Phillies find consistency in win over Marlins
Another strong showing from Kendrick.
THE WORDS that Cliff Lee spoke on Wednesday night in Cleveland were borne of frustration, something that Charlie Manuel acknowledged as he sat in the dugout before last night's game against the Miami Marlins.
The manager, who prides himself on his abilities as a human thermometer, insisted that he has yet to sense any friction between the team's pitchers and the hitters, despite the inability of the latter party to provide its counterpart with much in the way of breathing room over the first month of the season. It was right around this time last season that the frustration started to show: Cole Hamels hitting Bryce Harper with a pitch, Lee hitting a rough stretch of starts in which you could practically see him mouthing the words, "Bleep it. I'll try to do it all myself."
Against that backdrop, as well as the one that had them coming off a pair of losses to the Indians in which they were outscored 20-2, the Phillies' 7-2 win over the Marlins Thursday night at Citizens Bank Park represented a much needed morale booster. After Miami pushed home a run in the first inning, the Phils allowed the 1-0 deficit to fester for only an inning. Domonic Brown hit a line drive that screamed out of the ballpark in the bottom of the second, and Ryan Howard followed in the fourth with a home run of his own. They tacked on a pair of runs in the fifth, and for one of the few times this season, a Phillies starter was working with a three-run lead.
Kyle Kendrick made the most of it. He entered the night as the team's most consistent pitcher, and he did nothing to change that status, holding the Marlins to two runs on seven hits in seven innings while pitching out of trouble in a couple of spots. Kendrick was coming off his finest performance of the season, a complete-game shutout of the Mets in which he struck out five and allowed just four baserunners. Since allowing five runs in his 2013 debut, the righthander has been charged with six runs in 35 innings, which has helped the Phillies weather both the struggles of Roy Halladay and a few uncharacteristic outings by Cole Hamels.
"It's always nice to obviously get runs," said Kendrick, who improved to 3-1, with a 2.43 ERA. "The offense was great tonight, swung the bats well. That's what it's about. We've got to score more runs than them. That's how you win games. So it was nice. It looked good. Hopefully we can keep it rolling."
Of course, "weathering" means a record of 13-16 instead of something far worse. They are still just 5-14 against teams not named the Marlins and Mets, and they still do not pass the eyeball test of a playoff contender. But the victory did help to mute the resonance of Lee's remarks in a 6-0 loss to the Indians, when he said pointedly that the Phillies needed to play with more pride. Manuel respectfully disagreed with the characterization, pointing out that teams tend to look more prideful when they are reaching base and scoring runs. To an extent, that happened Thursday night. Brown's blast was the biggest, leaving the park in 3.1 seconds, which, according to ESPN, was the fastest exit time of any homer this season.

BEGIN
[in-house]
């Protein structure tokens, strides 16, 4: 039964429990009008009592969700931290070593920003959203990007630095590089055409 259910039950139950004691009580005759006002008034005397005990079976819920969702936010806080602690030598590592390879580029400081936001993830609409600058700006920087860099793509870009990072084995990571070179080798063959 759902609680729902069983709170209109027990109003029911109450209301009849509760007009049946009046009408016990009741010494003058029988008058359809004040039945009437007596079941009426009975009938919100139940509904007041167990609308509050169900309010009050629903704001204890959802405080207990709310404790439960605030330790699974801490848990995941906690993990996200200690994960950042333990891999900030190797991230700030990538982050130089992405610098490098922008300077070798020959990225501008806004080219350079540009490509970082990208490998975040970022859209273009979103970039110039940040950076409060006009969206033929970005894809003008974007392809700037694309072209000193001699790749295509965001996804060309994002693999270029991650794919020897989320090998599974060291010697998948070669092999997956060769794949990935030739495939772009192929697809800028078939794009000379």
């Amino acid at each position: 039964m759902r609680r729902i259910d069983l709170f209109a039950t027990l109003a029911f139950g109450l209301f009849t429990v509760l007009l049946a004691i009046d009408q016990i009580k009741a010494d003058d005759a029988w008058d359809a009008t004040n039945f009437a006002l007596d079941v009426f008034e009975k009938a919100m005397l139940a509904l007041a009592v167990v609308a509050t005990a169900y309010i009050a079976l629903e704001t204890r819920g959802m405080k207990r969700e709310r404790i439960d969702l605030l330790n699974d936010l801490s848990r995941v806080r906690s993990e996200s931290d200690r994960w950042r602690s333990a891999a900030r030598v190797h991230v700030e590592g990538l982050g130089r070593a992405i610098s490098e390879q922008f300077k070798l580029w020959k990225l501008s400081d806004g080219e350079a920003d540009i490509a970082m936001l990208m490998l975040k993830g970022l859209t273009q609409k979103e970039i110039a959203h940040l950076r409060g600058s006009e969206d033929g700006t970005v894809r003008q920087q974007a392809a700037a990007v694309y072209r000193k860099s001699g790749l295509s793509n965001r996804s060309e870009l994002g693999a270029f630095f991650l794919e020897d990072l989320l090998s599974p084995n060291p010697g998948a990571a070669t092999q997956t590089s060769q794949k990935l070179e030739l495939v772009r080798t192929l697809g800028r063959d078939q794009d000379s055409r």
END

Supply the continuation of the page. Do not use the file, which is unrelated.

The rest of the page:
The Phillies did not maul a pitcher who entered the day with more walks than strikeouts and a 4.85 ERA. But they won the kind of well-pitched game that they cannot make a habit of losing, especially with a tough road trip through San Francisco and Arizona on the horizon. Whether you call it momentum or margin for error, the Phillies need to bring it with them when they depart for two ballparks where they have struggled even in better times.
Kendrick and Brown are two of the brightest glimmers of hope for a better tomorrow. Kendrick continues to make excellent use of his changeup, generating the strikeouts a pitcher needs to escape the occasional jam (he struck out five Marlins last night and now has 29 in 40 2/3 innings on the season). Brown, meanwhile, added an RBI single in the eighth inning to provide an insurance run, finishing the night 3-for-4 while pushing his average to .266, his on-base percentage to .333 and his slugging percentage to .426. He is on pace for 22 home runs and 72 RBI (his four homers are tied with Howard for second on the team, and his 13 RBI rank third).
"He definitely can fit in our offense," Manuel said. "I've always said he's going to be a good hitter, if you guys remember. I'm not just saying that because he got some hits tonight. He's got talent to be a good hitter. And he's got talent to hit the ball out of the yard. He can be not only a high average hitter but a power hitter for us."
For a team whose improvement must come from the inside, Brown is perhaps the biggest wild card. The key is more nights like Thursday night - from the entire team.